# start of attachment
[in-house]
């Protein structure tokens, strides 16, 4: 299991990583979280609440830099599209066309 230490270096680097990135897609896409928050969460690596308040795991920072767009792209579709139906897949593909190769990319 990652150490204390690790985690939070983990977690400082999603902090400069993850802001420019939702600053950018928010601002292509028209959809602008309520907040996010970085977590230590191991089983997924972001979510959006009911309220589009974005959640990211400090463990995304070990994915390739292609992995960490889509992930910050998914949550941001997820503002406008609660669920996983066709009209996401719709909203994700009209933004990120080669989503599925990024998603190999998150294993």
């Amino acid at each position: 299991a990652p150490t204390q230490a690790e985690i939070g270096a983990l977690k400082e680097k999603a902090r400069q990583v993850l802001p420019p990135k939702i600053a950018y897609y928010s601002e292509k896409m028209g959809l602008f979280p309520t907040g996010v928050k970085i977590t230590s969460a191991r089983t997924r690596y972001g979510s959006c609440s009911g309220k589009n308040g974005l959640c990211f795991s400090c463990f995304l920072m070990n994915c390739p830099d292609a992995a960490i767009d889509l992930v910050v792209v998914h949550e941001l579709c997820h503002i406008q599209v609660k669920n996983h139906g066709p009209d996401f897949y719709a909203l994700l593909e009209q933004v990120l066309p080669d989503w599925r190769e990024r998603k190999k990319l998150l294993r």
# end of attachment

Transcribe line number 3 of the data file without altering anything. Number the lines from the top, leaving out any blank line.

């Amino acid at each position: 299991a990652p150490t204390q230490a690790e985690i939070g270096a983990l977690k400082e680097k999603a902090r400069q990583v993850l802001p420019p990135k939702i600053a950018y897609y928010s601002e292509k896409m028209g959809l602008f979280p309520t907040g996010v928050k970085i977590t230590s969460a191991r089983t997924r690596y972001g979510s959006c609440s009911g309220k589009n308040g974005l959640c990211f795991s400090c463990f995304l920072m070990n994915c390739p830099d292609a992995a960490i767009d889509l992930v910050v792209v998914h949550e941001l579709c997820h503002i406008q599209v609660k669920n996983h139906g066709p009209d996401f897949y719709a909203l994700l593909e009209q933004v990120l066309p080669d989503w599925r190769e990024r998603k190999k990319l998150l294993r």